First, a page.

Ed Jones and David Cerda in Christmas Dearest at Hell in a Handbag Productions
Christmas Dearest at Hell in a Handbag Productions
David Cerda and Michael Hampton in Christmas Dearest at Hell in a Handbag Productions
Alex Grelle, Jamie Smith and Ed Jones in Christmas Dearest at Hell in a Handbag Productions
Katherine Glavin, Steve Love and Jeremy Trager in Christmas Dearest at Hell in a Handbag Productions
Ed Jones, Michael John Lea and Grant Drager in Christmas Dearest at Hell in a Handbag Productions
Steve Love and Alex Grelle in Christmas Dearest at Hell in a Handbag Productions
Michael Hampton, David Cerda, Jamie Smith and Ed Jones in Christmas Dearest at Hell in a Handbag Productions
In a review of the 1990 vogue ball documentary Paris is Burning, author bell hooks argued that gay men's drag performances make women and femininity itself the object of derision and scorn. Tony Kushner brought up the same critique in Angels in America, when Louis tries to convince Belize that drag is fundamentally sexist. On the other hand, Susan Sontag, among others, argued that camp is about celebrating the artifice, the performance of life and excess.
Christmas Dearest, which puts David Cerda's recurring Joan Crawford character through a Dickensesque wringer, was my first Hell in a Handbag experience, and I wanted to fully enjoy the campy evocation of performed femininity; instead, I felt oddly uncomfortable. At its best, drag might find an interesting way of fusing the burlesque and the grotesque, hyperbole, physicality, meta-commentary and social or even class-based critique. The humor embraces the clichés, while adding something unexpected: a new layer of language, movement and performativity.
But I can't say I found much of the unexpected in Christmas Dearest; what's meant to be subversive feels lazy. The repetition of fat jokes—and a "fish" joke about lesbians, even—comes across as tired and decidedly not funny. When expected tropes are played for laughs—and then fall flat—what had potential to be radical feels conventional. The attempt to destroy cultural norms only amplifies them.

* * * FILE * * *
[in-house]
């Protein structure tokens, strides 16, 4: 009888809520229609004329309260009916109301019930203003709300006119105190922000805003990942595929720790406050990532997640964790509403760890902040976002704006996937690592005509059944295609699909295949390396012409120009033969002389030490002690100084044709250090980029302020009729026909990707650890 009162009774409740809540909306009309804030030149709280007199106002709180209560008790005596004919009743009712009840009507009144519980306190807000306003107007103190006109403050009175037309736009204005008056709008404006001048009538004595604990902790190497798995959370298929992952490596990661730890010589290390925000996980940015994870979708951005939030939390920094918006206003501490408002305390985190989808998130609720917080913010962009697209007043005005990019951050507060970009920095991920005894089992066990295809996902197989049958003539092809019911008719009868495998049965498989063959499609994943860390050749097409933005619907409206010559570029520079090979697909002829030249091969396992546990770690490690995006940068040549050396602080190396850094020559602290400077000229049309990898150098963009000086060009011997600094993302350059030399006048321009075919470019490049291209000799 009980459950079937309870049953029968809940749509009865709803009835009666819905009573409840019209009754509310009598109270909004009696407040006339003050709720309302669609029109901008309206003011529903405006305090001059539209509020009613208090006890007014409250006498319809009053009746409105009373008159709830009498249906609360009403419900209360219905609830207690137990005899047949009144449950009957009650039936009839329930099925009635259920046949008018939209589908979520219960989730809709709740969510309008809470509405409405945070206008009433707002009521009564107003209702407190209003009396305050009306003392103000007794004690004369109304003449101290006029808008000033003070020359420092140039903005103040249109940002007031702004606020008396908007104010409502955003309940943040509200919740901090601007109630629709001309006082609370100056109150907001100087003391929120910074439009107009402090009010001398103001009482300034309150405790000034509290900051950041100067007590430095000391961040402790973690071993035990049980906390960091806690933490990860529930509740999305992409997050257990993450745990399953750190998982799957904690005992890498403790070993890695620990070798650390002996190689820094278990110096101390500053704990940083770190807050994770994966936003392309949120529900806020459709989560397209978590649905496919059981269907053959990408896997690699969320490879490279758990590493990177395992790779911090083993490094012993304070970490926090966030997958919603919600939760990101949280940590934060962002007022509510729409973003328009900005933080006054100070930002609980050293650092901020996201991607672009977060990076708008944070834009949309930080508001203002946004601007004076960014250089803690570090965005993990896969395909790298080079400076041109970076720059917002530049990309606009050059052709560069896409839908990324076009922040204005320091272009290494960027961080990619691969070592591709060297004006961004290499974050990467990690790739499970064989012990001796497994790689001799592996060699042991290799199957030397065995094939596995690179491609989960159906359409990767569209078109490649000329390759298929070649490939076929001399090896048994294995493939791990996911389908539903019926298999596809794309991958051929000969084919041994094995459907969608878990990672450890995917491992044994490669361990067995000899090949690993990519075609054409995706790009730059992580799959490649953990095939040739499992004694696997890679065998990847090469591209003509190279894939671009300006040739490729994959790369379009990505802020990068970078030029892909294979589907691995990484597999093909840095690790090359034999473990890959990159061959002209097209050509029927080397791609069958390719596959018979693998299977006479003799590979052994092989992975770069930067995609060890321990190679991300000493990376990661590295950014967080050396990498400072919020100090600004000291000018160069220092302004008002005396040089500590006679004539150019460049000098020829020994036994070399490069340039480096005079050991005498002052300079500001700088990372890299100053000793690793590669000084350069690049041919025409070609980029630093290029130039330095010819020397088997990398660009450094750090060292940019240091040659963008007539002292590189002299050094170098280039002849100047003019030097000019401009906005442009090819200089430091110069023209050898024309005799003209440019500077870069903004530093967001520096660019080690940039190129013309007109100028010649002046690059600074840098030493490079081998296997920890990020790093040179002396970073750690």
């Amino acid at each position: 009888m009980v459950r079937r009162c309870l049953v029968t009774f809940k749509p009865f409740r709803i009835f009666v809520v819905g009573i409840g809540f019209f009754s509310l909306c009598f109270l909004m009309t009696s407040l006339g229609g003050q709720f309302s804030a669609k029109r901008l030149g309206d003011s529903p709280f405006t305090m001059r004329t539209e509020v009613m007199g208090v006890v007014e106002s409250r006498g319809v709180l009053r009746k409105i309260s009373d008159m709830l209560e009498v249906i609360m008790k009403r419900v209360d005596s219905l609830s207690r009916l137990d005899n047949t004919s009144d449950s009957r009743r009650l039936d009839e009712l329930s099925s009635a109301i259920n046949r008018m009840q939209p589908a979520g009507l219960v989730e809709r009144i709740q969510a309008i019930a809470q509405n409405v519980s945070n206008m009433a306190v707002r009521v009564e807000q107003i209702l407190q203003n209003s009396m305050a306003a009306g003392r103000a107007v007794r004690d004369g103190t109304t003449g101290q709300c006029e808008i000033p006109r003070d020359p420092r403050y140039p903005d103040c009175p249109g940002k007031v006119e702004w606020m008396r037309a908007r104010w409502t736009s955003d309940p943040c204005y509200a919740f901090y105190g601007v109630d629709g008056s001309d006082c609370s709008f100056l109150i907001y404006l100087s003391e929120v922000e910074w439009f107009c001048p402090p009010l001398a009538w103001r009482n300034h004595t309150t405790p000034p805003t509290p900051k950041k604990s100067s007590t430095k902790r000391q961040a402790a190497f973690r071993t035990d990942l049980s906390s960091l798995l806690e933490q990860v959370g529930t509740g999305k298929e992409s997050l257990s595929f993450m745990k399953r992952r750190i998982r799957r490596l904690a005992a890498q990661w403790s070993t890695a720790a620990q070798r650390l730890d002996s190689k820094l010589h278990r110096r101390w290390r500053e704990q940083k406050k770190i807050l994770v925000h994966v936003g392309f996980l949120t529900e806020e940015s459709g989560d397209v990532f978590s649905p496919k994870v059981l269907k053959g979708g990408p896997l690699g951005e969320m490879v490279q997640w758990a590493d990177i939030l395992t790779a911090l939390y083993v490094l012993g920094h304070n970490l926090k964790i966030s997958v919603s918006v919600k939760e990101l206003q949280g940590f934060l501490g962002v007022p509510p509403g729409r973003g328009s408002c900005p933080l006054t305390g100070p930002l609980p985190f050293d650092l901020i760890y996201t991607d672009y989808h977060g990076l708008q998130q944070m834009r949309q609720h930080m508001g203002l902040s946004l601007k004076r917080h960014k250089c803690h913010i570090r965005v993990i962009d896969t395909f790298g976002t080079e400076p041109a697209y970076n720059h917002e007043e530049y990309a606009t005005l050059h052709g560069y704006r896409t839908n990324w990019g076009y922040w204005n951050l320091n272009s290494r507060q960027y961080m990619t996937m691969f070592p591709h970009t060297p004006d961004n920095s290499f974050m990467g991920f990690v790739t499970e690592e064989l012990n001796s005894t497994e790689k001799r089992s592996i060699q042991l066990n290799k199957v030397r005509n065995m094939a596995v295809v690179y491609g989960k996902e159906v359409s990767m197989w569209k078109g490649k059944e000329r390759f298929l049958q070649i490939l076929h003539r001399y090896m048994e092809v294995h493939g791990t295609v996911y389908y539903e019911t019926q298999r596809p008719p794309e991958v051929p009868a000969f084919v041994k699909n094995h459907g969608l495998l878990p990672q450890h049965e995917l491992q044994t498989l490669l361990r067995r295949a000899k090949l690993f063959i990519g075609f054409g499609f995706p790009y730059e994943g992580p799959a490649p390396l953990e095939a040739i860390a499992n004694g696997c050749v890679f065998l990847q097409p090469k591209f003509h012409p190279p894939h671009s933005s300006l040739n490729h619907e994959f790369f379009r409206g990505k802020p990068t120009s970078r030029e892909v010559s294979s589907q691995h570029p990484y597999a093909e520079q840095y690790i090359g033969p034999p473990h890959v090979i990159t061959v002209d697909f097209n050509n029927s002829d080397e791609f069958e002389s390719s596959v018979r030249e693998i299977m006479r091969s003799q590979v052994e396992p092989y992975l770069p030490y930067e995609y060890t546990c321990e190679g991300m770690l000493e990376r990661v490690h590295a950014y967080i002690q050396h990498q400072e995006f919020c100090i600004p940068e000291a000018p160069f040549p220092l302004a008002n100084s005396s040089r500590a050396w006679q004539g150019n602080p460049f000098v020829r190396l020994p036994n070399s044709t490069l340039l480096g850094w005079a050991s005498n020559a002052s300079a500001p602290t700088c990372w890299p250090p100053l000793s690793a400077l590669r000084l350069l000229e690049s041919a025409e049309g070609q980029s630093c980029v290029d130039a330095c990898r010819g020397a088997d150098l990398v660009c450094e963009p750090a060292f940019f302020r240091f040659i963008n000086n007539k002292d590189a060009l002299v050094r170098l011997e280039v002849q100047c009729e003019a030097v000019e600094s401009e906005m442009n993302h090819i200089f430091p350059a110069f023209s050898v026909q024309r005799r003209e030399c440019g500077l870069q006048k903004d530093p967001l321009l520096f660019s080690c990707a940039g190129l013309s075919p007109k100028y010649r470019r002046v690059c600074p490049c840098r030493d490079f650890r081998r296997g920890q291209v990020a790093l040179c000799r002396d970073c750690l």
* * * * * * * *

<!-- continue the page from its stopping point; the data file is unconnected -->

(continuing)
Handbag auteur Cerda has taken bits and pieces of Dickens's tale of redemption and added quite a bit of his own, including an eating-disordered Christina Crawford and the ghost of Whatever Happened to Baby Jane?–era Bette Davis. One of the more insightful moments comes late in the show, when Davis reveals to Cerda's Joan Crawford that she's fated to be remembered more for Mommie Dearest, the iconic film adaptation of daughter Christina’s book about her abusive mother, than for her own work. (Indeed, for most of my life, the mention of Joan Crawford led me to the image of Faye Dunaway in all of her possessed, performed rage.) As it turns out here, Joan doesn’t mind: There really is no such thing as bad publicity!
Unfortunately, Cerda’s show isn’t heavy on such insight, nor on plot; as the Ghost of Christmas Passed Out reveals a scene for Joan, she reminds us that Hell in a Handbag plots don’t need to make sense. Maybe that’s true, since the one-liners and the song and dance are meant to carry things along. The performances are occasionally fun and consistently over the top, but I can’t say that any of the tunes—excepting the last injunctive singalong, "Have a Merry Christmas, Damnit!"—were memorable, not even in their intention to be awful.
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